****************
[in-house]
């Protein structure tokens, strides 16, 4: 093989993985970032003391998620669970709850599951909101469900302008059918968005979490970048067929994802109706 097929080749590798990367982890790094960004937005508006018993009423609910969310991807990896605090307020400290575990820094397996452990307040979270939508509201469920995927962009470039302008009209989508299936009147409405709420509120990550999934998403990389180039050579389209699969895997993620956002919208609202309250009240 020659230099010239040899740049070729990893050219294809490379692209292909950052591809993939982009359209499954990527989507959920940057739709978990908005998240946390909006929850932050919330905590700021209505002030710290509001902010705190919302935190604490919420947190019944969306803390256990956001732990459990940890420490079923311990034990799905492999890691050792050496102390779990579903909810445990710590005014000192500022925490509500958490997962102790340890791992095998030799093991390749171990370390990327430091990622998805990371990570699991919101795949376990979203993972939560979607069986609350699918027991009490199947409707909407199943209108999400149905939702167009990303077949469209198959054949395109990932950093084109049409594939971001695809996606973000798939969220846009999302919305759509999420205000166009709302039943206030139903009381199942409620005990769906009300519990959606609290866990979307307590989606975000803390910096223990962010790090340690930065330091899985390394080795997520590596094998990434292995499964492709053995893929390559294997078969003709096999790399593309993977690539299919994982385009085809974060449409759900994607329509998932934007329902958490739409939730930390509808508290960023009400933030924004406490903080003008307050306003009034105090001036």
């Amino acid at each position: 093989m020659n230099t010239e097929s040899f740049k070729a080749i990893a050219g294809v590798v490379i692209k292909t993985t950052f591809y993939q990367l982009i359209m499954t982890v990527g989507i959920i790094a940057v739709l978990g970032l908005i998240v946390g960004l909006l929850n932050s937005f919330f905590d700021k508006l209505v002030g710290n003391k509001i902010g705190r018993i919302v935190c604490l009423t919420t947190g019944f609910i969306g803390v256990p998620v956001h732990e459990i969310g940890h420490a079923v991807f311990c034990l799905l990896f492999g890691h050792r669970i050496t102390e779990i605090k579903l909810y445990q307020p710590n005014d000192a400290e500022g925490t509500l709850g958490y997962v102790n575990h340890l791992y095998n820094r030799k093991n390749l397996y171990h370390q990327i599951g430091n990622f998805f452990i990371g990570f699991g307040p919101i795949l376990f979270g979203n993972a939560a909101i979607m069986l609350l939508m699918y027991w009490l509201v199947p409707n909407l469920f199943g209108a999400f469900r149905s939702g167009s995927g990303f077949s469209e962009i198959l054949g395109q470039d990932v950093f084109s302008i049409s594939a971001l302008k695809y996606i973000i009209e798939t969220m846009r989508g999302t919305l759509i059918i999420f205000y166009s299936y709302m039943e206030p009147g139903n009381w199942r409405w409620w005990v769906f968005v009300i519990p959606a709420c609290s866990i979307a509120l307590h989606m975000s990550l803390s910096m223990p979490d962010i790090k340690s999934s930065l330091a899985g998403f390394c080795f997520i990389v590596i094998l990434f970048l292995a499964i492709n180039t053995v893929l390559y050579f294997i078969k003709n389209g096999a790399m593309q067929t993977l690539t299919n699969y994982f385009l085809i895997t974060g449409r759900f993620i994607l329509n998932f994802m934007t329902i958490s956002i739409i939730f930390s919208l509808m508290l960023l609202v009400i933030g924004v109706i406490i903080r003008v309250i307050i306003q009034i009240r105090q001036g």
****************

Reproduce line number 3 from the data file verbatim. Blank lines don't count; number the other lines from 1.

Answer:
């Amino acid at each position: 093989m020659n230099t010239e097929s040899f740049k070729a080749i990893a050219g294809v590798v490379i692209k292909t993985t950052f591809y993939q990367l982009i359209m499954t982890v990527g989507i959920i790094a940057v739709l978990g970032l908005i998240v946390g960004l909006l929850n932050s937005f919330f905590d700021k508006l209505v002030g710290n003391k509001i902010g705190r018993i919302v935190c604490l009423t919420t947190g019944f609910i969306g803390v256990p998620v956001h732990e459990i969310g940890h420490a079923v991807f311990c034990l799905l990896f492999g890691h050792r669970i050496t102390e779990i605090k579903l909810y445990q307020p710590n005014d000192a400290e500022g925490t509500l709850g958490y997962v102790n575990h340890l791992y095998n820094r030799k093991n390749l397996y171990h370390q990327i599951g430091n990622f998805f452990i990371g990570f699991g307040p919101i795949l376990f979270g979203n993972a939560a909101i979607m069986l609350l939508m699918y027991w009490l509201v199947p409707n909407l469920f199943g209108a999400f469900r149905s939702g167009s995927g990303f077949s469209e962009i198959l054949g395109q470039d990932v950093f084109s302008i049409s594939a971001l302008k695809y996606i973000i009209e798939t969220m846009r989508g999302t919305l759509i059918i999420f205000y166009s299936y709302m039943e206030p009147g139903n009381w199942r409405w409620w005990v769906f968005v009300i519990p959606a709420c609290s866990i979307a509120l307590h989606m975000s990550l803390s910096m223990p979490d962010i790090k340690s999934s930065l330091a899985g998403f390394c080795f997520i990389v590596i094998l990434f970048l292995a499964i492709n180039t053995v893929l390559y050579f294997i078969k003709n389209g096999a790399m593309q067929t993977l690539t299919n699969y994982f385009l085809i895997t974060g449409r759900f993620i994607l329509n998932f994802m934007t329902i958490s956002i739409i939730f930390s919208l509808m508290l960023l609202v009400i933030g924004v109706i406490i903080r003008v309250i307050i306003q009034i009240r105090q001036g």